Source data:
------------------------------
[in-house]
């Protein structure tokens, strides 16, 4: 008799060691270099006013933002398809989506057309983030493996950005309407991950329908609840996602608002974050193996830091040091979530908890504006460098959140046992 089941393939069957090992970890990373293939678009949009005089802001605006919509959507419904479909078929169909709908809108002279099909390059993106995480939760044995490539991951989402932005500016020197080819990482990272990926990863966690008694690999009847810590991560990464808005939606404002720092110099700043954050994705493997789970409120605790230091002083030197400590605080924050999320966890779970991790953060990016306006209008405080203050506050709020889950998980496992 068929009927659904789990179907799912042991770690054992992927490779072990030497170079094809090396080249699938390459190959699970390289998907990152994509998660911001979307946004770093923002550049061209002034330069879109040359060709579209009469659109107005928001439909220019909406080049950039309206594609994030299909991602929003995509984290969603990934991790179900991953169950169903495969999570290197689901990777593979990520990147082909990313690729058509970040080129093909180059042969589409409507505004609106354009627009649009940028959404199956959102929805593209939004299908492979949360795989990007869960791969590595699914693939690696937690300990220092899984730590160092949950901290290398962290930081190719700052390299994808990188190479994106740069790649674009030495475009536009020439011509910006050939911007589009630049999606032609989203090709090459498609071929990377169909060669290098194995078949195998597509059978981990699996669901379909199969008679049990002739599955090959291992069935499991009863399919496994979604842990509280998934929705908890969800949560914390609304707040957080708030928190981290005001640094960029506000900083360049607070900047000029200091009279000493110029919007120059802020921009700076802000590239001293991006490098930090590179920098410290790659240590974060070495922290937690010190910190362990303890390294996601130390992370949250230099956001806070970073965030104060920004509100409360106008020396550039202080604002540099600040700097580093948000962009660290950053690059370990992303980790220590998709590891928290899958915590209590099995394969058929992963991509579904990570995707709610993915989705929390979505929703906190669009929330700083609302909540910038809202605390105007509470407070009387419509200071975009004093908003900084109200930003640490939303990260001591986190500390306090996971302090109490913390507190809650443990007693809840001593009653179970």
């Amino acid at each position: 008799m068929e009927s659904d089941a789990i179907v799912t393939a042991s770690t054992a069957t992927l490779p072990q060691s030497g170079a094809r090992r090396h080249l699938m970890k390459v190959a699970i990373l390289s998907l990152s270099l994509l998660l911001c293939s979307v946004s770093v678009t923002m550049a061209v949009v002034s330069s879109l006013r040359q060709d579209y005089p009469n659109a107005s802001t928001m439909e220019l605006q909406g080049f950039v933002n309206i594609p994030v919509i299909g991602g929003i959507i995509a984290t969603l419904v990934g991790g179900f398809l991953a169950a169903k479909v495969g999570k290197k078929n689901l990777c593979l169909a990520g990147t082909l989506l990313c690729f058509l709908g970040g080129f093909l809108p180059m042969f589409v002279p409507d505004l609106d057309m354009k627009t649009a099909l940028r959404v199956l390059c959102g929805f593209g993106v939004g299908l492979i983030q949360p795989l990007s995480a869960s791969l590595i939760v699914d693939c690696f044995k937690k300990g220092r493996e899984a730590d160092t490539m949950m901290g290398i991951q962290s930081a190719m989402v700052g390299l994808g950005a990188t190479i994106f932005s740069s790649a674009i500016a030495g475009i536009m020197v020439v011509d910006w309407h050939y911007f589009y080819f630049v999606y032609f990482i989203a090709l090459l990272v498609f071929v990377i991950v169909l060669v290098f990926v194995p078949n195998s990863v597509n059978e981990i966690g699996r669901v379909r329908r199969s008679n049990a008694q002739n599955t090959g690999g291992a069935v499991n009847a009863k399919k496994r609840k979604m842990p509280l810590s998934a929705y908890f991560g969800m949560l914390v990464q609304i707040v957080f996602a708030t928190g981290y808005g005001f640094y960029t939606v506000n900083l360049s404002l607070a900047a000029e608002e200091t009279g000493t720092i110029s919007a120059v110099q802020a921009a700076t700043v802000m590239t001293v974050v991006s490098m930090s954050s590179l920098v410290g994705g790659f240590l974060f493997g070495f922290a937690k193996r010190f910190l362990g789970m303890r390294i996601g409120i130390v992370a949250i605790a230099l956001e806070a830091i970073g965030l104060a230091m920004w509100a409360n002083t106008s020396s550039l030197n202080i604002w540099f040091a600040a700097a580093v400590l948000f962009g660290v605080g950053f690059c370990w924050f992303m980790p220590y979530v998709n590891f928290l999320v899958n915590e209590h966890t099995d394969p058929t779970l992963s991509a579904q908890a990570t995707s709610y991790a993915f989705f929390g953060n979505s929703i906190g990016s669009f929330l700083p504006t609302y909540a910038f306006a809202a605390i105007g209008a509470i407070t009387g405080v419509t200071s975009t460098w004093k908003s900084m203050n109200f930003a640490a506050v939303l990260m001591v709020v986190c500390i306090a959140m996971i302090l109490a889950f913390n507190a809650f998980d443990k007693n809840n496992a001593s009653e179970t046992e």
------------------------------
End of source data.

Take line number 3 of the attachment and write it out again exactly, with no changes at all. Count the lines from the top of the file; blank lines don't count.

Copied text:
């Amino acid at each position: 008799m068929e009927s659904d089941a789990i179907v799912t393939a042991s770690t054992a069957t992927l490779p072990q060691s030497g170079a094809r090992r090396h080249l699938m970890k390459v190959a699970i990373l390289s998907l990152s270099l994509l998660l911001c293939s979307v946004s770093v678009t923002m550049a061209v949009v002034s330069s879109l006013r040359q060709d579209y005089p009469n659109a107005s802001t928001m439909e220019l605006q909406g080049f950039v933002n309206i594609p994030v919509i299909g991602g929003i959507i995509a984290t969603l419904v990934g991790g179900f398809l991953a169950a169903k479909v495969g999570k290197k078929n689901l990777c593979l169909a990520g990147t082909l989506l990313c690729f058509l709908g970040g080129f093909l809108p180059m042969f589409v002279p409507d505004l609106d057309m354009k627009t649009a099909l940028r959404v199956l390059c959102g929805f593209g993106v939004g299908l492979i983030q949360p795989l990007s995480a869960s791969l590595i939760v699914d693939c690696f044995k937690k300990g220092r493996e899984a730590d160092t490539m949950m901290g290398i991951q962290s930081a190719m989402v700052g390299l994808g950005a990188t190479i994106f932005s740069s790649a674009i500016a030495g475009i536009m020197v020439v011509d910006w309407h050939y911007f589009y080819f630049v999606y032609f990482i989203a090709l090459l990272v498609f071929v990377i991950v169909l060669v290098f990926v194995p078949n195998s990863v597509n059978e981990i966690g699996r669901v379909r329908r199969s008679n049990a008694q002739n599955t090959g690999g291992a069935v499991n009847a009863k399919k496994r609840k979604m842990p509280l810590s998934a929705y908890f991560g969800m949560l914390v990464q609304i707040v957080f996602a708030t928190g981290y808005g005001f640094y960029t939606v506000n900083l360049s404002l607070a900047a000029e608002e200091t009279g000493t720092i110029s919007a120059v110099q802020a921009a700076t700043v802000m590239t001293v974050v991006s490098m930090s954050s590179l920098v410290g994705g790659f240590l974060f493997g070495f922290a937690k193996r010190f910190l362990g789970m303890r390294i996601g409120i130390v992370a949250i605790a230099l956001e806070a830091i970073g965030l104060a230091m920004w509100a409360n002083t106008s020396s550039l030197n202080i604002w540099f040091a600040a700097a580093v400590l948000f962009g660290v605080g950053f690059c370990w924050f992303m980790p220590y979530v998709n590891f928290l999320v899958n915590e209590h966890t099995d394969p058929t779970l992963s991509a579904q908890a990570t995707s709610y991790a993915f989705f929390g953060n979505s929703i906190g990016s669009f929330l700083p504006t609302y909540a910038f306006a809202a605390i105007g209008a509470i407070t009387g405080v419509t200071s975009t460098w004093k908003s900084m203050n109200f930003a640490a506050v939303l990260m001591v709020v986190c500390i306090a959140m996971i302090l109490a889950f913390n507190a809650f998980d443990k007693n809840n496992a001593s009653e179970t046992e």